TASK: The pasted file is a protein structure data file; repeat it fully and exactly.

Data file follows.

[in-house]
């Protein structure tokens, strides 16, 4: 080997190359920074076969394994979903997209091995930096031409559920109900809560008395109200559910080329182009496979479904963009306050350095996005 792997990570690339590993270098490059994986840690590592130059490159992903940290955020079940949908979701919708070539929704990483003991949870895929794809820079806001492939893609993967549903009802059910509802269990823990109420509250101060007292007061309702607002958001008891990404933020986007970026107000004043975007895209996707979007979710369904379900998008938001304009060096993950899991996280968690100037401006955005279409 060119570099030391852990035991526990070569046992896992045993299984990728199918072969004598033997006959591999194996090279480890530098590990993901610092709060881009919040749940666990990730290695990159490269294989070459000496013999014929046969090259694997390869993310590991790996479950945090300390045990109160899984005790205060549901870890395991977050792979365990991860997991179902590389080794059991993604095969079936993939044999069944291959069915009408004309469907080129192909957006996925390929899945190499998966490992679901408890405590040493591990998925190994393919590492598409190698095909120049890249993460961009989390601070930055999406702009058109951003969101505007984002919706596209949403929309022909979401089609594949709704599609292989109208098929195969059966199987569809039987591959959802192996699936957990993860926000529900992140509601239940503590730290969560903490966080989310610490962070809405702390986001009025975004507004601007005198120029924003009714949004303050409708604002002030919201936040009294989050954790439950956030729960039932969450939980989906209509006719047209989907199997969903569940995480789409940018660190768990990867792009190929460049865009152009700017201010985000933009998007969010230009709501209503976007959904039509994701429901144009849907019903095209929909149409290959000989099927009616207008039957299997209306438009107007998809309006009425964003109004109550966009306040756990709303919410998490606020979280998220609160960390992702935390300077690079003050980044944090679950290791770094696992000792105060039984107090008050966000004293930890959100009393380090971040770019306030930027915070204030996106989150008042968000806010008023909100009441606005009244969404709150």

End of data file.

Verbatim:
[in-house]
């Protein structure tokens, strides 16, 4: 080997190359920074076969394994979903997209091995930096031409559920109900809560008395109200559910080329182009496979479904963009306050350095996005 792997990570690339590993270098490059994986840690590592130059490159992903940290955020079940949908979701919708070539929704990483003991949870895929794809820079806001492939893609993967549903009802059910509802269990823990109420509250101060007292007061309702607002958001008891990404933020986007970026107000004043975007895209996707979007979710369904379900998008938001304009060096993950899991996280968690100037401006955005279409 060119570099030391852990035991526990070569046992896992045993299984990728199918072969004598033997006959591999194996090279480890530098590990993901610092709060881009919040749940666990990730290695990159490269294989070459000496013999014929046969090259694997390869993310590991790996479950945090300390045990109160899984005790205060549901870890395991977050792979365990991860997991179902590389080794059991993604095969079936993939044999069944291959069915009408004309469907080129192909957006996925390929899945190499998966490992679901408890405590040493591990998925190994393919590492598409190698095909120049890249993460961009989390601070930055999406702009058109951003969101505007984002919706596209949403929309022909979401089609594949709704599609292989109208098929195969059966199987569809039987591959959802192996699936957990993860926000529900992140509601239940503590730290969560903490966080989310610490962070809405702390986001009025975004507004601007005198120029924003009714949004303050409708604002002030919201936040009294989050954790439950956030729960039932969450939980989906209509006719047209989907199997969903569940995480789409940018660190768990990867792009190929460049865009152009700017201010985000933009998007969010230009709501209503976007959904039509994701429901144009849907019903095209929909149409290959000989099927009616207008039957299997209306438009107007998809309006009425964003109004109550966009306040756990709303919410998490606020979280998220609160960390992702935390300077690079003050980044944090679950290791770094696992000792105060039984107090008050966000004293930890959100009393380090971040770019306030930027915070204030996106989150008042968000806010008023909100009441606005009244969404709150």